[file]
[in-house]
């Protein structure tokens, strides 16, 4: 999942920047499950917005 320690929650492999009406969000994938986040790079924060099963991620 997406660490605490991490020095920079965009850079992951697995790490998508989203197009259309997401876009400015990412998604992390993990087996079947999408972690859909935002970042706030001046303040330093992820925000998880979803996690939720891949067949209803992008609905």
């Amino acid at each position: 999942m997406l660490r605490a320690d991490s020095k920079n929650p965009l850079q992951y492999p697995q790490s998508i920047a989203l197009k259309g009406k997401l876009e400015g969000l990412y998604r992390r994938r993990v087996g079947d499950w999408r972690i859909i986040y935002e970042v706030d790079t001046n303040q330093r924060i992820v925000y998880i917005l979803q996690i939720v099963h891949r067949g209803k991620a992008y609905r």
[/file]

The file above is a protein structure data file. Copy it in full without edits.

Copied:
[in-house]
């Protein structure tokens, strides 16, 4: 999942920047499950917005 320690929650492999009406969000994938986040790079924060099963991620 997406660490605490991490020095920079965009850079992951697995790490998508989203197009259309997401876009400015990412998604992390993990087996079947999408972690859909935002970042706030001046303040330093992820925000998880979803996690939720891949067949209803992008609905």
């Amino acid at each position: 999942m997406l660490r605490a320690d991490s020095k920079n929650p965009l850079q992951y492999p697995q790490s998508i920047a989203l197009k259309g009406k997401l876009e400015g969000l990412y998604r992390r994938r993990v087996g079947d499950w999408r972690i859909i986040y935002e970042v706030d790079t001046n303040q330093r924060i992820v925000y998880i917005l979803q996690i939720v099963h891949r067949g209803k991620a992008y609905r």